Written by: Erin Robinson
The year is 1961, and President John F. Kennedy is yearning for the United States to land on the moon. “I believe that this nation should commit itself to achieve the goal, before this decade is out, of landing a man on the Moon and returning him safely to the earth.”
Kennedy later states in a 1962 speech, “We choose to go to the moon...not because [it] is easy, but because [it is] hard.”
In 1969, American astronauts set foot on the moon, and the rest is history. NASA starts the Space Shuttle program, which provides valuable scientific knowledge; and being an astronaut becomes the coolest job anyone could have.
In 1984, President Ronald Reagan announces the Teacher in Space program, which would select a teacher to become a part of a space shuttle crew and be the first civilian to fly into space. New Hampshire social studies teacher Christa McAuliffe learns of the program and becomes one of over eleven thousand applicants, and in 1985, she is selected as the teacher who will go to space. NASA official Alan Ladwig said “she had an infectious enthusiasm” which showed through her teaching career and the selection process.
McAuliffe planned to teach lessons from space that would include basic science experiments and talks about the space shuttle and space travel. She also wanted to keep a diary “like a woman on the Conestoga wagons pioneering the West.” Her positive attitude and appearances on TV showed the nation the importance of the Teacher In Space project. On The Tonight Show with Johnny Carson, she said, “If you're offered a seat on a rocket ship, don't ask what seat. Just get on.”
Early in 1986, McAuliffe boarded the Challenger space shuttle with the rest of the astronauts on the mission. Because of the popular attention McAuliffe brought, many people were watching the launch, including many children and students. 73 seconds after the rocket took off, it destroyed itself, breaking apart in the air and tragically killing every crew member in the mission. President Kennedy’s words had never rung truer, as the astronauts had just done the hardest thing anyone could do: dying in the pursuit of science.
The impact of the Challenger disaster was felt by all of America. New Hampshire inventor Dean Kamen, the founder of FIRST Robotics, worked with his dad Jack Kamen, a comics illustrator, to create a design for a commemorative coin with McAuliffe’s portrait and Jack’s art on the back. He then worked with New Hampshire’s congressional representatives to introduce a bill in the federal House of Representatives that would direct the Treasury to mint those coins, honoring McAuliffe’s legacy.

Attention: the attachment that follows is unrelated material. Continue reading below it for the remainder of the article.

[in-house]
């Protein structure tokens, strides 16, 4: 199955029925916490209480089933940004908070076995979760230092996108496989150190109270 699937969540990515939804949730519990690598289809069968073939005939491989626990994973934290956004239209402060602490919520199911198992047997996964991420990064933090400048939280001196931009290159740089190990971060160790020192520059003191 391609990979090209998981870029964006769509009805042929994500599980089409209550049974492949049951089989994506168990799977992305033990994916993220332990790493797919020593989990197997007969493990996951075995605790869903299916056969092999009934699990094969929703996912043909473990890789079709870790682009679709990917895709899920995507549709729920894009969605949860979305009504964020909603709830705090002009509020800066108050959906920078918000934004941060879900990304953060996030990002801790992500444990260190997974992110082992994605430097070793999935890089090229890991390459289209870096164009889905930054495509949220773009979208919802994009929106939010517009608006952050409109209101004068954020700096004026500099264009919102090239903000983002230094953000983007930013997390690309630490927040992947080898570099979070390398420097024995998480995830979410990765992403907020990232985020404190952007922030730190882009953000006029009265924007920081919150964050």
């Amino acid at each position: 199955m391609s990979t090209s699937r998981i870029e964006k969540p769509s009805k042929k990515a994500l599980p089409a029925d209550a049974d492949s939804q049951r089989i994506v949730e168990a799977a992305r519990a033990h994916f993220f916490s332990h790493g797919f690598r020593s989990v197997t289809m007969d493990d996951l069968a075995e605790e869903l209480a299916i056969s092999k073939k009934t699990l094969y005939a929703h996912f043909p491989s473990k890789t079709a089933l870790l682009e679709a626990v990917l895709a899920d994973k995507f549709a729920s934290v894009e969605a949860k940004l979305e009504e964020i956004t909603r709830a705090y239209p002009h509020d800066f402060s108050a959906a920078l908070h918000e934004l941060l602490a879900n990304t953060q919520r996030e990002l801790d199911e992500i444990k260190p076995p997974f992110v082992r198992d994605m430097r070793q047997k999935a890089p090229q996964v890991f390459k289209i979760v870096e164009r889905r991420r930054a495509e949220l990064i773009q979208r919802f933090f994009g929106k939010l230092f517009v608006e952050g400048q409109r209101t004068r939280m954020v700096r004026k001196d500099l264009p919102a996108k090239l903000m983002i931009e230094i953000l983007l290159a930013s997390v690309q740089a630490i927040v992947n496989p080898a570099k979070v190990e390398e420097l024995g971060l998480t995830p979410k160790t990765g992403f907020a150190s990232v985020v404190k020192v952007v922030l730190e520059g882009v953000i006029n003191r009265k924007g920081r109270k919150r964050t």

350,000 silver dollar coins would be minted throughout 2020 and sold with a surcharge that would be donated to FIRST for “the purpose of engaging and inspiring young people.” Dean Kamen advocates for the passage of this bill through what he calls “Dean’s homework,” his calls to action in speeches to FIRST students, parents and mentors.
Currently, the Christa McAuliffe Commemorative Coin Act of 2019 has been introduced in both the House and the Senate. If you want to honor McAuliffe’s memory and achievement, I have created mcauliffecoinact.com to enable interested citizens to learn more about the bill and contact their US representatives.
As of the writing of this article, the House bill has 300+ cosponsors, which shows that about three-fourths of the House supports the bill while the Senate bill only has three. You can contact your US representatives and senators and tell them to cosponsor these bills. Together, we can remember the legacy of an American tragically killed in the service of education and look to the future as her memorial inspires the next generation.